Gender-neutral pronoun

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Gender-neutral or epicene pronouns are pronouns that neither reveal nor imply the gender or the sex of a person.


In English, the only gender-specific pronouns are in the third-person singular: he, him, himself, his, she, her, herself, hers, it and its. The third-person plural pronouns they, them, themselves, their, and theirs work equally well for either sex. Hence, the term "gender-neutral English pronoun" refers specifically to third-person singular personal pronouns.

In the nominative or accusative case, the pronoun one is often used. In speech, other locutions are used in the same role, for example a person, someone, anyone.

A speaker may not know or may want to avoid specifying a person's gender. Common solutions include singular they, generic he, generic she, one, generic you, circumlocutions such as he or she, using he and she in alternate passages, and rewording sentences to avoid pronouns. (SeeWikimedia's quest for gender-neutral pronouns.)

There were two gender neutral pronouns native to English, ou and a, but they have long since died out. According to Dennis Baron's Grammar and Gender:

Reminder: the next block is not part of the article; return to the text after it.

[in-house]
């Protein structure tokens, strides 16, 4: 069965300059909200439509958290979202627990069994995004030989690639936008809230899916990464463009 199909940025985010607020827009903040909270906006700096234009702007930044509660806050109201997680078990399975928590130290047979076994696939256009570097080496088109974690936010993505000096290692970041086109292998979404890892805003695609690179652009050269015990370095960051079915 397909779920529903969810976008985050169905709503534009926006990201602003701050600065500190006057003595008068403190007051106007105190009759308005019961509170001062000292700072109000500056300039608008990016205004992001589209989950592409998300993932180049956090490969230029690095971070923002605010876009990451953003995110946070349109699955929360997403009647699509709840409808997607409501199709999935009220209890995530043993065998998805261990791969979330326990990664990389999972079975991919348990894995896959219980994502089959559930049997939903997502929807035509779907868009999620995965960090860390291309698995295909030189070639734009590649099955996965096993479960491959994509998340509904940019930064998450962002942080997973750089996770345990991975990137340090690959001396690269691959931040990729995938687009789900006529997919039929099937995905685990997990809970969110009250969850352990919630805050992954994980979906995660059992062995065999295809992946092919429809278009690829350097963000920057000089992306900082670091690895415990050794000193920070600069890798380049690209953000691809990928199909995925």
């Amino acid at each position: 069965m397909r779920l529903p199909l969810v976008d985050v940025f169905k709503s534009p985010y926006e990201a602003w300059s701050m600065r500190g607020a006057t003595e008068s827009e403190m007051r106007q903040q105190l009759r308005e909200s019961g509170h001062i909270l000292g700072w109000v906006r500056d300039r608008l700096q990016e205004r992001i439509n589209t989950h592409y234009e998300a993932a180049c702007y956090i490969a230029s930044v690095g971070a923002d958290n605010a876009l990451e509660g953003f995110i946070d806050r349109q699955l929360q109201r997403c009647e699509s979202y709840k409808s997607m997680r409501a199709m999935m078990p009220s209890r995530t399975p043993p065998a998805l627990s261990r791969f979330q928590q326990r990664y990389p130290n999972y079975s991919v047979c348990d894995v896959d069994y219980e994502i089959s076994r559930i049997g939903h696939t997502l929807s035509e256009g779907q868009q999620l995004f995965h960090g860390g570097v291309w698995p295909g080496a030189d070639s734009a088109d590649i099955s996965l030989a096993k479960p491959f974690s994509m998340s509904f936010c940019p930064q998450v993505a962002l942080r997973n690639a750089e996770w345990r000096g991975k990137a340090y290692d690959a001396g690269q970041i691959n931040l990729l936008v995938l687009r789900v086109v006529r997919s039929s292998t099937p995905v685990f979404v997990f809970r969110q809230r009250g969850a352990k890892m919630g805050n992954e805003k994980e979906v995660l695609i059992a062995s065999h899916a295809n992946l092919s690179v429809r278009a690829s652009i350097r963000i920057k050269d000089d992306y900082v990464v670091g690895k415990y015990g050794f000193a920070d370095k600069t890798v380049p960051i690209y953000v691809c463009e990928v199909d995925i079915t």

In 1789, William H. Marshall records the existence of a dialectal English epicene pronoun, singular ou : "'Ou will' expresses either he will, she will, or it will." Marshall traces ou to Middle English epicene a, used by the fourteenth-century English writer John of Trevisa, and both the OED and Wright's English Dialect Dictionary confirm the use of a for he, she, it, they, and even I.

The dialectal epicene pronoun a is a reduced form of the Old and Middle English masculine and feminine pronouns he and heo. By the twelfth and thirteenth centuries, the masculine and feminine pronouns had developed to a point where, according to the OED, they were "almost or wholly indistinguishable in pronunciation." The modern feminine pronoun she, which first appears in the mid twelfth century, seems to have been drafted at least partly to reduce the increasing ambiguity of the pronoun system....

Baron goes on to describe how relics of these sex-neutral terms survive in some British dialects of Modern English, and sometimes a pronoun of one gender might be applied to a person or animal of the opposite gender. source

See also

Gender neutral pronoun - Wikipedia


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